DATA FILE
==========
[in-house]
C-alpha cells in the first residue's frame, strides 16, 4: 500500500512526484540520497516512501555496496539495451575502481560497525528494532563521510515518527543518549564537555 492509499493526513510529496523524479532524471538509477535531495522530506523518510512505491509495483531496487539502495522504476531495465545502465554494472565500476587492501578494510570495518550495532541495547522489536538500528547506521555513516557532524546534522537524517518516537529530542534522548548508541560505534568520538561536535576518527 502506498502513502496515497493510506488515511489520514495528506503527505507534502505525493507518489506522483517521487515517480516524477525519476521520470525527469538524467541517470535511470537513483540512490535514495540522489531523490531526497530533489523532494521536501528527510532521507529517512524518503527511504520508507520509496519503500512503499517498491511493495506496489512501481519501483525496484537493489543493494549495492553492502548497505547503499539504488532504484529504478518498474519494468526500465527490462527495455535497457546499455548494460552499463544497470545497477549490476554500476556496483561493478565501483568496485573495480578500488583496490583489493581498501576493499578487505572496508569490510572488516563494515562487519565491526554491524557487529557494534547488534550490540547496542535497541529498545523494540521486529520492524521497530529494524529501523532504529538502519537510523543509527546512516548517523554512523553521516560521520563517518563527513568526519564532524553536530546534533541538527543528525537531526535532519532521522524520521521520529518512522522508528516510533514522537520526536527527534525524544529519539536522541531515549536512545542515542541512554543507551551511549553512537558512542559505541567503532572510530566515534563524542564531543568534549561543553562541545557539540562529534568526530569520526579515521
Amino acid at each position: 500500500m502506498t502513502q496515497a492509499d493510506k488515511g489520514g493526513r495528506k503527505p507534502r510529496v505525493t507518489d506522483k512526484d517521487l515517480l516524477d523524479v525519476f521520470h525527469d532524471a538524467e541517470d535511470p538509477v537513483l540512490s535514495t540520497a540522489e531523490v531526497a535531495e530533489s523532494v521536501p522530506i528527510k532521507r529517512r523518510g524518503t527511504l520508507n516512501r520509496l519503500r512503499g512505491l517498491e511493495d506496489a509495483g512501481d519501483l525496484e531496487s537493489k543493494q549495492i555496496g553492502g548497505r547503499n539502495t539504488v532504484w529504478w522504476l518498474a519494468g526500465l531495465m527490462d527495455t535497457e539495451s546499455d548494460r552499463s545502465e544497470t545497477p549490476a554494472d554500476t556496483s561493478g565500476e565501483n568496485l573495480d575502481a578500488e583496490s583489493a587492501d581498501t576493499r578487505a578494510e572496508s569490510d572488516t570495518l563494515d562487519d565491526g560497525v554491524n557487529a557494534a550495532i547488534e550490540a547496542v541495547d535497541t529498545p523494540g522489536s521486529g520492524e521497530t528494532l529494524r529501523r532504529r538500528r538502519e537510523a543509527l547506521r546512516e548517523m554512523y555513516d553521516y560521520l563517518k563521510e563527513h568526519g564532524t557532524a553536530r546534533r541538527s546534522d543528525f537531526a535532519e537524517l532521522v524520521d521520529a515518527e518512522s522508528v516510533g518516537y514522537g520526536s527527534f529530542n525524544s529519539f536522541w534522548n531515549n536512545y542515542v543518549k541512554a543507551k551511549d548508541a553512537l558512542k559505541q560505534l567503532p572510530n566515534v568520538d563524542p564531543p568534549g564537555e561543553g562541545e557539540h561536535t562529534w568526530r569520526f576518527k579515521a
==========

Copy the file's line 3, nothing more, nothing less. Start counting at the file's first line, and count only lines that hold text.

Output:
Amino acid at each position: 500500500m502506498t502513502q496515497a492509499d493510506k488515511g489520514g493526513r495528506k503527505p507534502r510529496v505525493t507518489d506522483k512526484d517521487l515517480l516524477d523524479v525519476f521520470h525527469d532524471a538524467e541517470d535511470p538509477v537513483l540512490s535514495t540520497a540522489e531523490v531526497a535531495e530533489s523532494v521536501p522530506i528527510k532521507r529517512r523518510g524518503t527511504l520508507n516512501r520509496l519503500r512503499g512505491l517498491e511493495d506496489a509495483g512501481d519501483l525496484e531496487s537493489k543493494q549495492i555496496g553492502g548497505r547503499n539502495t539504488v532504484w529504478w522504476l518498474a519494468g526500465l531495465m527490462d527495455t535497457e539495451s546499455d548494460r552499463s545502465e544497470t545497477p549490476a554494472d554500476t556496483s561493478g565500476e565501483n568496485l573495480d575502481a578500488e583496490s583489493a587492501d581498501t576493499r578487505a578494510e572496508s569490510d572488516t570495518l563494515d562487519d565491526g560497525v554491524n557487529a557494534a550495532i547488534e550490540a547496542v541495547d535497541t529498545p523494540g522489536s521486529g520492524e521497530t528494532l529494524r529501523r532504529r538500528r538502519e537510523a543509527l547506521r546512516e548517523m554512523y555513516d553521516y560521520l563517518k563521510e563527513h568526519g564532524t557532524a553536530r546534533r541538527s546534522d543528525f537531526a535532519e537524517l532521522v524520521d521520529a515518527e518512522s522508528v516510533g518516537y514522537g520526536s527527534f529530542n525524544s529519539f536522541w534522548n531515549n536512545y542515542v543518549k541512554a543507551k551511549d548508541a553512537l558512542k559505541q560505534l567503532p572510530n566515534v568520538d563524542p564531543p568534549g564537555e561543553g562541545e557539540h561536535t562529534w568526530r569520526f576518527k579515521a